Leading gay Christians have accused the Anglican Church of hypocrisy following its decision to ban same-sex spouses from attending the church’s 2020 global conference.
Canon Jeremy Pemberton, who in 2014 became the first Church of England priest to wed his same-sex partner, said the move to exclude LGBT+ spouses “panders to the views of the most extremely conservative” members of the Anglican Church.
“I just think they increase public revulsion at their hypocrisy and their inability to treat people decently”, he told the Thomson Reuters Foundation on Monday.
“Imagine receiving an invitation (that says), ‘By the way your spouse isn’t allowed to come as they’re the wrong gender’.
“It’s incredibly insulting and every LGBT person inside the Church of England and outside will be revolted by this kind of hypocritical and discriminatory behaviour”.
Pemberton’s comments come after the secretary general of the Anglican Communion, Josiah Idowu-Fearon, published a blog on Friday that stated “it would be inappropriate for same-sex spouses to be invited to the conference”.
The Lambeth Conference, due to take place in Canterbury, England, is held once every 10 years. It brings together representatives of the 85 million-strong church, which has a presence in more than 165 countries around the world.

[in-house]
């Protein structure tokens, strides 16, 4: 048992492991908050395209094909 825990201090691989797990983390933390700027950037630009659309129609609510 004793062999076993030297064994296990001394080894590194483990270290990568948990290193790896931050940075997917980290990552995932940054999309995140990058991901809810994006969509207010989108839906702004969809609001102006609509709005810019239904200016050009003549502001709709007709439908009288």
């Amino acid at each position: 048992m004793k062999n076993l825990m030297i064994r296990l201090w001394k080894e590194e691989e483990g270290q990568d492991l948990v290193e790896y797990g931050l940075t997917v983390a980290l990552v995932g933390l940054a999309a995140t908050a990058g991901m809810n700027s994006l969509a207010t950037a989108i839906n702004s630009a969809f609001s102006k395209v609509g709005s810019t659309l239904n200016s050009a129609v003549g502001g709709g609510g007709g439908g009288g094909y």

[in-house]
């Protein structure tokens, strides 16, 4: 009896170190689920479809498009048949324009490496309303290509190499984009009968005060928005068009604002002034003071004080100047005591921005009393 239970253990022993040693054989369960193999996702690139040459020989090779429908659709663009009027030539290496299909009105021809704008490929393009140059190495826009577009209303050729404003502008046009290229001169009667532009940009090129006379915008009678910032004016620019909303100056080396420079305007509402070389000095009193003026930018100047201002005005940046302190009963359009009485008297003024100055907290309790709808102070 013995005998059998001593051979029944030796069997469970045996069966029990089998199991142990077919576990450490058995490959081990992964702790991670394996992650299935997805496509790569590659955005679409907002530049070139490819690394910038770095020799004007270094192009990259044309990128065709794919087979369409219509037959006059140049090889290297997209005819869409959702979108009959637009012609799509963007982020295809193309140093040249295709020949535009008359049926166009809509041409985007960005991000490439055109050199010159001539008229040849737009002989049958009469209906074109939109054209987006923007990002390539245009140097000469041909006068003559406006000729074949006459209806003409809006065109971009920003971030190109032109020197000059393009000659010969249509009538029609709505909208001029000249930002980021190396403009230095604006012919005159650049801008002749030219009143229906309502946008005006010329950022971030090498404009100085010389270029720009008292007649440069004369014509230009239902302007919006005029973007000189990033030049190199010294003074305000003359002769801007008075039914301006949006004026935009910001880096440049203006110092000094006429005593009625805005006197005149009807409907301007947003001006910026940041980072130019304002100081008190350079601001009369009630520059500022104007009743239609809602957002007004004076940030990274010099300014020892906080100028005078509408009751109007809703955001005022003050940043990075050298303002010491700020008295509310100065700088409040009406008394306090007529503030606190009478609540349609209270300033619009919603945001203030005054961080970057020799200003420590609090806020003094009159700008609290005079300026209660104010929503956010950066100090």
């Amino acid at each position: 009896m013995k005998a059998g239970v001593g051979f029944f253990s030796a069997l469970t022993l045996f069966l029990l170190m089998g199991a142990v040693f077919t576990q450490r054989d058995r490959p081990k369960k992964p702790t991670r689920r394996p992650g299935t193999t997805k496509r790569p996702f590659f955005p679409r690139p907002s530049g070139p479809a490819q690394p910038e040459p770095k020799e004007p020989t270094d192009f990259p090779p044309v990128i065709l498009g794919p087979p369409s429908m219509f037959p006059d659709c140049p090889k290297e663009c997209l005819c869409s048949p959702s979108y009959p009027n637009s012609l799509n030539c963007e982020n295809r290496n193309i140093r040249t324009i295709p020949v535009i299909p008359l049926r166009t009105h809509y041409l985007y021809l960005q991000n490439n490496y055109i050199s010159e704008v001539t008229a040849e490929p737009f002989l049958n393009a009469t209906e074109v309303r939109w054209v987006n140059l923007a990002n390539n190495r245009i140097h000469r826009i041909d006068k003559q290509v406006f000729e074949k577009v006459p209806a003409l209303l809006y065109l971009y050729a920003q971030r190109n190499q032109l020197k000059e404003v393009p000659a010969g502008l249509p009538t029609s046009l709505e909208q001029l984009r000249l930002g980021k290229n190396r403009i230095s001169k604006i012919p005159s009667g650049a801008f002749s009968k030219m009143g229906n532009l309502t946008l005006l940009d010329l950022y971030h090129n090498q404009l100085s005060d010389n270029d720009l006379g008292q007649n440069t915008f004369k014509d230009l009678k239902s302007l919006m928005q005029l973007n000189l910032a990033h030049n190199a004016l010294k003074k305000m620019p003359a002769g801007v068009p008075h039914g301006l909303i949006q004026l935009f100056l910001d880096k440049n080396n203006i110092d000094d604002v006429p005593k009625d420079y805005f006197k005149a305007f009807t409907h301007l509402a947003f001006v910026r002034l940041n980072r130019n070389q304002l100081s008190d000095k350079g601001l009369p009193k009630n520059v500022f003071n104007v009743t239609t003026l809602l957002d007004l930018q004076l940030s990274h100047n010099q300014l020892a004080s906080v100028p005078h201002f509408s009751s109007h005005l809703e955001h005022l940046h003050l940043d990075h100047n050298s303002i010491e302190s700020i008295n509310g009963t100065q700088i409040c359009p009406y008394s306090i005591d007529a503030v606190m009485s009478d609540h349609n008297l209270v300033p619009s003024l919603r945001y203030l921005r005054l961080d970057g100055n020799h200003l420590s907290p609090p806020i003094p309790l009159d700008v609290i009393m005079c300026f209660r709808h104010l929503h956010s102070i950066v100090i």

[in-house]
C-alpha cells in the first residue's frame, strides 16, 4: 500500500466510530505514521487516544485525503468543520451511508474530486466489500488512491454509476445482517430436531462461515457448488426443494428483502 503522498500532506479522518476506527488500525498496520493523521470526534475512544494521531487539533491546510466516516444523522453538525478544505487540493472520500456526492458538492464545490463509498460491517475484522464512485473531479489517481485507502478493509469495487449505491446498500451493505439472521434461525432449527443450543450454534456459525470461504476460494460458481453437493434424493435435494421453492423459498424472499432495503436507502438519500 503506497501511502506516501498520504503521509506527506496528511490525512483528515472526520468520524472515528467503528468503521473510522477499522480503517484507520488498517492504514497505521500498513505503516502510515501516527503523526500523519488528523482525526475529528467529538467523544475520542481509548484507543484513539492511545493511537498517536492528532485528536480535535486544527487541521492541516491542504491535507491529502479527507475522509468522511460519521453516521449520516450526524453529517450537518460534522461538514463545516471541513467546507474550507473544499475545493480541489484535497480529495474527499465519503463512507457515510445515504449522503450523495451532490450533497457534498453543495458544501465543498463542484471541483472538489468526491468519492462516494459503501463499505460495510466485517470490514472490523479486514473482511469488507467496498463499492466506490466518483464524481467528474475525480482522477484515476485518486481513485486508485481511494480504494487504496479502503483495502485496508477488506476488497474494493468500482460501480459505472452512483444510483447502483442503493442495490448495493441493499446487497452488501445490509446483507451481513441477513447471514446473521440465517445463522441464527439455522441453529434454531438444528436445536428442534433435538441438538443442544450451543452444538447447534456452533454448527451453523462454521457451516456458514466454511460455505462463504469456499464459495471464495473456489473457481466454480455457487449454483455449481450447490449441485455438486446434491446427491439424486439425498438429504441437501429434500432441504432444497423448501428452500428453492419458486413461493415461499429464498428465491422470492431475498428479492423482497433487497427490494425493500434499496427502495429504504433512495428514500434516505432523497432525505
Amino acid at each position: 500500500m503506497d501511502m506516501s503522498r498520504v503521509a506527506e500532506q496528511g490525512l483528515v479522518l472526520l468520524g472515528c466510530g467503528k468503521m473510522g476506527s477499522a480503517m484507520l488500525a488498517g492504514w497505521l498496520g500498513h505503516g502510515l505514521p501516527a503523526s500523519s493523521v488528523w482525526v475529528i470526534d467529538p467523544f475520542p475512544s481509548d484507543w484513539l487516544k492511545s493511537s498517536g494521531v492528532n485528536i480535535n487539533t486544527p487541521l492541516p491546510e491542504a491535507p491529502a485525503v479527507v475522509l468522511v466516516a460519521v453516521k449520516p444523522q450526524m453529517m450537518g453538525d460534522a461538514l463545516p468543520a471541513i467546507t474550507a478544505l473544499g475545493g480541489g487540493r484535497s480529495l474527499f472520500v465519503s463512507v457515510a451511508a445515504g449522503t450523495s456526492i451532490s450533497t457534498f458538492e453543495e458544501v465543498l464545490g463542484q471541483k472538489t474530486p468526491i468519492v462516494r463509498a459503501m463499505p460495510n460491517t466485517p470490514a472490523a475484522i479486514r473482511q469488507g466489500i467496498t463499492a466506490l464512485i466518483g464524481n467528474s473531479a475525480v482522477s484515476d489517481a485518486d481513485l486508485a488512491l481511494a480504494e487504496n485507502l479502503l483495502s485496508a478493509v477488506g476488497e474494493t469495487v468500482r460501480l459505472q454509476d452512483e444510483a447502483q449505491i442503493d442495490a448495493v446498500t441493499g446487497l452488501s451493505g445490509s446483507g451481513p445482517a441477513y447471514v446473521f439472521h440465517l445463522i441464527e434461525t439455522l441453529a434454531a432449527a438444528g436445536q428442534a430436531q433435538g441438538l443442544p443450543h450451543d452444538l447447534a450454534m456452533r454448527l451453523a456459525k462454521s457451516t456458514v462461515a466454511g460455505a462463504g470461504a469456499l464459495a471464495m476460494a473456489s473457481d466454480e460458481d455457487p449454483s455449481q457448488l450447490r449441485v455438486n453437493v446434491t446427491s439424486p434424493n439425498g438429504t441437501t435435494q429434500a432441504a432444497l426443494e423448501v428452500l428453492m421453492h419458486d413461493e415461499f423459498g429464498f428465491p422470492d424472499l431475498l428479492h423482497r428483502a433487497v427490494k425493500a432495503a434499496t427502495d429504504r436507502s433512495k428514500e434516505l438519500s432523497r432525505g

The invitation process needed to take into account “the Anglican Communion’s position on marriage which is that it is the lifelong union of a man and a woman”, Idowu-Fearon wrote.
He added the head of the Church of England, Archbishop of Canterbury, Justin Welby, had held a “series of private conversations… with the few individuals to whom this applies”.
A spokesman for the Anglican Communion declined to comment further on the secretary general’s blog.
Under current Anglican law, gay marriage is still barred for church officials. Same-sex relationships for clergy are sanctioned if they remain celibate.
The Anglican Church has faced many similar rows over homosexuality over the past two decades, often pitting conservatives in Africa against perceived liberals in the west.
In 2003, the election of Gene Robinson as bishop of the US diocese of New Hampshire provoked death threats, while the same year in Britain, Jeffrey John withdrew his name to become bishop of Reading.
Other wings of the church have faced similar controversies recently.
Last week, gay rights campaigner, Kelvin Holdsworth, was shortlisted as a candidate for bishop of Glasgow within the Scottish Episcopal Church, reigniting divisions between liberal and conservative Anglicans.
LGBT+ Christian organisations pointed out an “inconsistency” in the Anglican Communion’s move to exclude same-sex spouses from the 2020 global conference.
“One does wonder who ought to be disinvited if the Anglican Communion was serious about its often-stated opposition to homophobia”, said Simon Sarmiento, chair of LGBTI Mission, which lobbies the Church of England on LGBT+ issues.
“It could be quite a long list”.
-Hugo Greenhalgh, Thomson Reuters Foundation